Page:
Statement by H.E. Mrs. Norma Goicochea, Ambassador, member of the Cuban delegation to the fifth committee. Main part of the 66th session of the General Assembly.
My delegation has carefully studied the proposed budget of the Secretary-General for the next biennium for special political missions, as well as the related report of the Advisory Committee on Administrative and Budgetary Questions.
We thank the Assistant Secretary General and Comptroller as well as the Chair of the Advisory Committee for the introduction of the reports to be analyzed this morning.
The issue at hand is extremely important due to its various aspects and implications. Allow me to mention some of them:
1. The level of resources allocated to these missions amounts to around 25% of the regular budget, which causes a serious distortion among the various priorities set by the General Assembly.
2. The existing procedure for their approval and follow-up deprives the General Assembly of any possibility to monitor said missions, unlike the case of peacekeeping operations, for which the Committee of 34 was established.
3. In some cases, there is no specific mandate for establishing these missions. Their entry into force is limited to an exchange of letters between the Secretary-General and the Security Council, in spite of the fact that these missions deal with extremely sensitive matters in current international relations.
4. Some of the topics they address do not have an express mandate of the General Assembly; therefore, their establishment constitutes a new violation of the prerogatives of the General Assembly by the Security Council, and reflects contempt for said prerogatives by the Secretariat, which infringes the intergovernmental process in favor of the political interests of a few.
5. Despite the level of resources needed for their funding, no actual efficiency measures to generate savings are observed. My delegation agrees with several observations made by the Advisory Committee, which states that a considerable extent of the reductions in the proposed budgets is not the result of real efficiency measures, but of the practice to discontinue the mandates of some of the missions. We also agree with the need to review the criteria for establishing thematic clusters as well as with other observations and recommendations of the Committee.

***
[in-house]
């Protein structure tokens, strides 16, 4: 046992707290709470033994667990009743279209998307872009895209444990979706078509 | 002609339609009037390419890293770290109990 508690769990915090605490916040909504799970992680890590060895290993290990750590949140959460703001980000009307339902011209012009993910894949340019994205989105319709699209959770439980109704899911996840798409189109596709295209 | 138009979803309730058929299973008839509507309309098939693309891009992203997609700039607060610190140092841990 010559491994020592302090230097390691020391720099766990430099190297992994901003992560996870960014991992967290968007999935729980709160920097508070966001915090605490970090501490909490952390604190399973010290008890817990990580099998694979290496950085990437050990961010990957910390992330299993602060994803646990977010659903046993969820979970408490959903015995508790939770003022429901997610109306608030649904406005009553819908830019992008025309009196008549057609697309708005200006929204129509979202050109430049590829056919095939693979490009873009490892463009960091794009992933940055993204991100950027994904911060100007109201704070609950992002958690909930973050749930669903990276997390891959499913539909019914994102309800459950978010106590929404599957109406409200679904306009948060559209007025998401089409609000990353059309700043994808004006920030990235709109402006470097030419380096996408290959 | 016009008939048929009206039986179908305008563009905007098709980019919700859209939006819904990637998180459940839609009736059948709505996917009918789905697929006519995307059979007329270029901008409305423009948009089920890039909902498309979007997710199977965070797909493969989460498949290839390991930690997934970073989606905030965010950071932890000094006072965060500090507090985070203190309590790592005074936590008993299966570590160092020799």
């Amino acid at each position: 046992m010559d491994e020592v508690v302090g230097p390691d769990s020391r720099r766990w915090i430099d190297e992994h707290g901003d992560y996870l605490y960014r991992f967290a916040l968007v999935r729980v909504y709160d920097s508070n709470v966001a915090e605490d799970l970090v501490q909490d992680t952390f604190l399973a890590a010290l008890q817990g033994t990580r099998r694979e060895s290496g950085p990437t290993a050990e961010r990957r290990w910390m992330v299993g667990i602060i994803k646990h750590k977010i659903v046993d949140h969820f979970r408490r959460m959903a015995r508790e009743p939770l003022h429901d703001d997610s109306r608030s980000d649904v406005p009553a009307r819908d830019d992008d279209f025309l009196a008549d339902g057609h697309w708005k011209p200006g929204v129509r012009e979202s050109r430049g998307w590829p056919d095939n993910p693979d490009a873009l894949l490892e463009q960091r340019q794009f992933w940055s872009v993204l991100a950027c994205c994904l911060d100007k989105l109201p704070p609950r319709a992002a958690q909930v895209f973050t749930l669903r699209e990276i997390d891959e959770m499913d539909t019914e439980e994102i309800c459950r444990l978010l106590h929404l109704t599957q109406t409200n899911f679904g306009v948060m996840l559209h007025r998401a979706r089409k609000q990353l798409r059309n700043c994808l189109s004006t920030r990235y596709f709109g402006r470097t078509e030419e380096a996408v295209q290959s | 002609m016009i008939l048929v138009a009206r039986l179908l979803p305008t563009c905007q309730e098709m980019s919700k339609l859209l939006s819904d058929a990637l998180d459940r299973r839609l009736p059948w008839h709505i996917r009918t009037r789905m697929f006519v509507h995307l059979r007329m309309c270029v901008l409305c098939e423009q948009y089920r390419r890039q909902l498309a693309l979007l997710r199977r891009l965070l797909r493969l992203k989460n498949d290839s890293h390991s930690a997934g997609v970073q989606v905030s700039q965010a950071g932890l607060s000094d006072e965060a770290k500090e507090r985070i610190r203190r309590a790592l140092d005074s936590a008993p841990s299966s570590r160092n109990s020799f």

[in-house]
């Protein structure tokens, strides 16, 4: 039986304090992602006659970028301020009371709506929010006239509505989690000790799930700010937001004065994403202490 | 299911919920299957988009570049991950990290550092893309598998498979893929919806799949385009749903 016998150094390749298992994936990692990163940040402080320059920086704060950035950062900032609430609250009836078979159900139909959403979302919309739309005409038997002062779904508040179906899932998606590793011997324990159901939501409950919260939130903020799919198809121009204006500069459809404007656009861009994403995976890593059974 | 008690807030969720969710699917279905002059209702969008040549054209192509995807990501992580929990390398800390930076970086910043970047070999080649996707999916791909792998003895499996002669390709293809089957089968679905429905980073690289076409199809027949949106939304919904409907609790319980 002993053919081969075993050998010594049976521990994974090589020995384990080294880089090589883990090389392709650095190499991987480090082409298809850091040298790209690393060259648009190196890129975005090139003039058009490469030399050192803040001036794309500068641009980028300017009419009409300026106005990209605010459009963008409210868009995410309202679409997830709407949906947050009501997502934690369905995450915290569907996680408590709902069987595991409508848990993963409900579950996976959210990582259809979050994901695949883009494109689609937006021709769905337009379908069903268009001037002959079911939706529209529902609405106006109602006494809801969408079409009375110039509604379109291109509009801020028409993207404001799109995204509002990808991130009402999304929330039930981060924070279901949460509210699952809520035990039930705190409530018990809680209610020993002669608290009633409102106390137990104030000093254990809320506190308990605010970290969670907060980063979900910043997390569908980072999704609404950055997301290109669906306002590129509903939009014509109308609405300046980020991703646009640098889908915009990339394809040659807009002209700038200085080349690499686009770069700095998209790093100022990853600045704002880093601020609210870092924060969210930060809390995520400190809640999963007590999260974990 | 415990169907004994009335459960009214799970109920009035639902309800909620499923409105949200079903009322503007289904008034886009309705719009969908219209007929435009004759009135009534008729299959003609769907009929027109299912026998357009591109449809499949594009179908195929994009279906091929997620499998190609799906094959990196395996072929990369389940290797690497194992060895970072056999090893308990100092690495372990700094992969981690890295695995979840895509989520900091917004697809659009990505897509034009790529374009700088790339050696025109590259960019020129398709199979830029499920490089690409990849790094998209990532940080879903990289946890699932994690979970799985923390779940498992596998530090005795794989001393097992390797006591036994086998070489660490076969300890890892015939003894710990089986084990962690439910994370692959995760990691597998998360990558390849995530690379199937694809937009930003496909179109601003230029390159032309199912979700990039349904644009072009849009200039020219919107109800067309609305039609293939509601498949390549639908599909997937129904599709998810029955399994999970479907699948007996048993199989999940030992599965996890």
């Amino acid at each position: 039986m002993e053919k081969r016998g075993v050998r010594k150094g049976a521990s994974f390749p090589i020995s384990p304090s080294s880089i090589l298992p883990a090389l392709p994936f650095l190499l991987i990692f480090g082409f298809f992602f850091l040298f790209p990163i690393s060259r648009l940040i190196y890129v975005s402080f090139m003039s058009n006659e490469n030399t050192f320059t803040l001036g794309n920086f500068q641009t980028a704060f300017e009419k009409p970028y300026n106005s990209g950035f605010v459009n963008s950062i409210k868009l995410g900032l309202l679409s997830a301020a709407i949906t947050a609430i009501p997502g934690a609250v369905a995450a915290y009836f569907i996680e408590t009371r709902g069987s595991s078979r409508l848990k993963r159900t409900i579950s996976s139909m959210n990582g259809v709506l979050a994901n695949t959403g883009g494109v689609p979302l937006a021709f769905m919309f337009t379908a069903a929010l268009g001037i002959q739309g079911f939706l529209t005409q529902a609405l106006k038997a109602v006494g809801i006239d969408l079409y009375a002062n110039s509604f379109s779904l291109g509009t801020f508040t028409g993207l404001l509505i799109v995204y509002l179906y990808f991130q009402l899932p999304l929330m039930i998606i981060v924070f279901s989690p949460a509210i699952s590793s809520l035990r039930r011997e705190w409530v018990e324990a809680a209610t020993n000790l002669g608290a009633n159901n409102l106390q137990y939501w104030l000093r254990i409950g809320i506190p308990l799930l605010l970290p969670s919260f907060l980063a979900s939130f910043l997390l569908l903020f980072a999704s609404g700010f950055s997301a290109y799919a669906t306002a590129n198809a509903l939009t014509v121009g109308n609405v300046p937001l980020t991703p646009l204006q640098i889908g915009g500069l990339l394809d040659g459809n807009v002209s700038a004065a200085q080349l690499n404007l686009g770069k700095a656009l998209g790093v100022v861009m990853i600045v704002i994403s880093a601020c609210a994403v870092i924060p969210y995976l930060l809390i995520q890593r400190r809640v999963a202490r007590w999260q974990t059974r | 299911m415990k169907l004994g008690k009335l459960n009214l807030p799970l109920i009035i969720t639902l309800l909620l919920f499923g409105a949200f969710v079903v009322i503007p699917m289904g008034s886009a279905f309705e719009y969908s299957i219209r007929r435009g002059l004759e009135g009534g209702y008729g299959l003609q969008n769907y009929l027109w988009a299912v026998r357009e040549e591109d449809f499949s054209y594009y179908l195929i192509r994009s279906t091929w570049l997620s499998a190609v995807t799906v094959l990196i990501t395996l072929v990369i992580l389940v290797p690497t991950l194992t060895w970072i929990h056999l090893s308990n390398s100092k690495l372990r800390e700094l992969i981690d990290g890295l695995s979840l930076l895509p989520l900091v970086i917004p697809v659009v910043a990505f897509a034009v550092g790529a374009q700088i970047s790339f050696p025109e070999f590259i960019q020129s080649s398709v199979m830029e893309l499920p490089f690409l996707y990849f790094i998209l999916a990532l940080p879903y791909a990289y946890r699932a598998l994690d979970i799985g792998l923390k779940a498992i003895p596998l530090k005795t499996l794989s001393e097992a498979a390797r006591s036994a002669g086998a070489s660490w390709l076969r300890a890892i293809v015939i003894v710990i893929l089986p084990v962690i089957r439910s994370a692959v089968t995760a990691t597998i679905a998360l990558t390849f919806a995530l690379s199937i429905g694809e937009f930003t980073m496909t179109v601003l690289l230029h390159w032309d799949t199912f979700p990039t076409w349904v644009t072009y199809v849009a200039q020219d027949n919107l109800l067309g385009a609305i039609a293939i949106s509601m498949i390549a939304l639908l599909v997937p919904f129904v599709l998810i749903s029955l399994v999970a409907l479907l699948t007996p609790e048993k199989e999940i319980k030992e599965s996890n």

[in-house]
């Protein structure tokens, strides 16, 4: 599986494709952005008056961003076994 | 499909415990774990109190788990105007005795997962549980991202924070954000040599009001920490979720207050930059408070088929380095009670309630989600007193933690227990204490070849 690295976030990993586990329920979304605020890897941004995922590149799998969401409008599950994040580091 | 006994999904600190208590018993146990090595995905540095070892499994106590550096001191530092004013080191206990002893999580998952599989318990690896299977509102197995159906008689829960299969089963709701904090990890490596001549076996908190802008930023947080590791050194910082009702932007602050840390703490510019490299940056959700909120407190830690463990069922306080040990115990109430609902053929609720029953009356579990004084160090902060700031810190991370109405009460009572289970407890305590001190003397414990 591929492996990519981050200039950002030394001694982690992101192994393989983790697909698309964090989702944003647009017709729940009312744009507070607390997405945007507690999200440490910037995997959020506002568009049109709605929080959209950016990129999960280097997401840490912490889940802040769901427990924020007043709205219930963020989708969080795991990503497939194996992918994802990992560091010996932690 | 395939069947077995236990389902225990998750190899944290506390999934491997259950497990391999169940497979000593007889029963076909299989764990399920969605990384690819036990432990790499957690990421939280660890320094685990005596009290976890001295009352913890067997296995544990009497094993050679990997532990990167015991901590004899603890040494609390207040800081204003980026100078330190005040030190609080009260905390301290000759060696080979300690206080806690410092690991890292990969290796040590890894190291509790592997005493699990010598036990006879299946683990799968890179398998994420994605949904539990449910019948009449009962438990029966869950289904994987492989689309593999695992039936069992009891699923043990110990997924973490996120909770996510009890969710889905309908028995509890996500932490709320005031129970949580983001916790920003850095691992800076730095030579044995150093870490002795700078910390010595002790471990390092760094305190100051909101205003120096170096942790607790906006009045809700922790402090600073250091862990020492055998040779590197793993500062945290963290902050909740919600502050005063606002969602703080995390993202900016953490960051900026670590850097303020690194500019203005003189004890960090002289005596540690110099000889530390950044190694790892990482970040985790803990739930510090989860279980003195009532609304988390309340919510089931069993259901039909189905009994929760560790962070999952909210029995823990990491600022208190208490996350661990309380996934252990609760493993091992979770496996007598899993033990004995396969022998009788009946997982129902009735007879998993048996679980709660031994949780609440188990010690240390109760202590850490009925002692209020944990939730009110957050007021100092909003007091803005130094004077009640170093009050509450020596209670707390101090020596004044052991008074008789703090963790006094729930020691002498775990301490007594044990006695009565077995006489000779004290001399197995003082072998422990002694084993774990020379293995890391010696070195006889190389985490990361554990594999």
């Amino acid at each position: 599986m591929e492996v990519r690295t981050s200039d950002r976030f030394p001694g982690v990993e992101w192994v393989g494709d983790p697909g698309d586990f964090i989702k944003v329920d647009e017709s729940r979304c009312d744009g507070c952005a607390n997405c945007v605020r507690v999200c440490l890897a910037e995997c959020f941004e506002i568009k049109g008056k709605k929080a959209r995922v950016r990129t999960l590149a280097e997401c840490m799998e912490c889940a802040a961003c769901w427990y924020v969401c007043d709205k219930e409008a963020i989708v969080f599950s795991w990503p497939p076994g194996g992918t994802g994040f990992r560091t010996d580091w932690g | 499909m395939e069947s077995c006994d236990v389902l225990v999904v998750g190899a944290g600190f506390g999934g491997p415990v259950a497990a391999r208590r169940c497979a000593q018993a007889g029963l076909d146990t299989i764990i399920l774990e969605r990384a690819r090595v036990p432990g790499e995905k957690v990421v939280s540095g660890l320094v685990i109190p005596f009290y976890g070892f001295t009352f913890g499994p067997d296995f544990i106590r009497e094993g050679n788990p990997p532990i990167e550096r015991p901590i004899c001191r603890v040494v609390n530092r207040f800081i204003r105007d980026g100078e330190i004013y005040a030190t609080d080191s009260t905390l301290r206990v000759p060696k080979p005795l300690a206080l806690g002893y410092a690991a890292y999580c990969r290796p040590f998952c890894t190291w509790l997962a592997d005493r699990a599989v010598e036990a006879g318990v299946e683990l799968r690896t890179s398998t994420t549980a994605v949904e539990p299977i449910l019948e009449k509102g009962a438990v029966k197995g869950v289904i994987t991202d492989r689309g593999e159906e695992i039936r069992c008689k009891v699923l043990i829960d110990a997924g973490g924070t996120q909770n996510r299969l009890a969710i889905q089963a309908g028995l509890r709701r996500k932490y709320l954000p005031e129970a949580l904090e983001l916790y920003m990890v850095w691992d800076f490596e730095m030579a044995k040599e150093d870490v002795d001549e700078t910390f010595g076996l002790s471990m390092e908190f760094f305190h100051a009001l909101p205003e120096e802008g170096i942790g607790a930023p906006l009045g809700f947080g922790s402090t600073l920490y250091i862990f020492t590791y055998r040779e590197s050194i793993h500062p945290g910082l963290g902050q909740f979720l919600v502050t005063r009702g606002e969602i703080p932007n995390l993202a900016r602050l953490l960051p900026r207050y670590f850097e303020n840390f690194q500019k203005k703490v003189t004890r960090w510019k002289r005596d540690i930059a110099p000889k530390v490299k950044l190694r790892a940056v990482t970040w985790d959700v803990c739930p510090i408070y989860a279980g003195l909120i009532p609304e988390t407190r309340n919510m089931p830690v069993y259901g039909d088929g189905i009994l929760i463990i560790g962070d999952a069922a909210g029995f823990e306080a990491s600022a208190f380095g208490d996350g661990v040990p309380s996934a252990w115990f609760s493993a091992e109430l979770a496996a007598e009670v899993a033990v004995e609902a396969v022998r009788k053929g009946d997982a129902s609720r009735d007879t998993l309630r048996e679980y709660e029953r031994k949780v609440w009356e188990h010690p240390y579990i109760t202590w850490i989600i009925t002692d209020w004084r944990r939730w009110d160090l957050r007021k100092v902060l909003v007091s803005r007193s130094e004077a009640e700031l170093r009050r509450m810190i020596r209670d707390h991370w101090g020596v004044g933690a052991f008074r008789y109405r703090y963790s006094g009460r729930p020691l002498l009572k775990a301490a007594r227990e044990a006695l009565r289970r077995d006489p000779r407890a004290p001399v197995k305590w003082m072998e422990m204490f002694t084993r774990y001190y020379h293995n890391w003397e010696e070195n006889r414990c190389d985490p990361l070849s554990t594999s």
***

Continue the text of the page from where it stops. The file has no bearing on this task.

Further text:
Based on the abovementioned, we reject the unacceptable tendency of the Secretariat to introduce the reports relating to these missions, nearly at the end of the Committee’s session. We wonder whether this obvious inefficiency, which does not comply with the decisions of the General Assembly in this regard, owes to the policy decision to prevent a thorough analysis of the budget submission, in favor of the interests of some countries, particularly those using the United Nations to develop their military adventures and interventionist doctrines.
Document A/66/354/Add.1 includes the resources for the Special Adviser to the Secretary-General on the Prevention of Genocide. My country, in accordance with its principled position, firmly condemns genocide and supports the functions strictly inherent in that Special Adviser, whose mandate must emanate from the intergovernmental decisions contained in paragraph 67 of said document.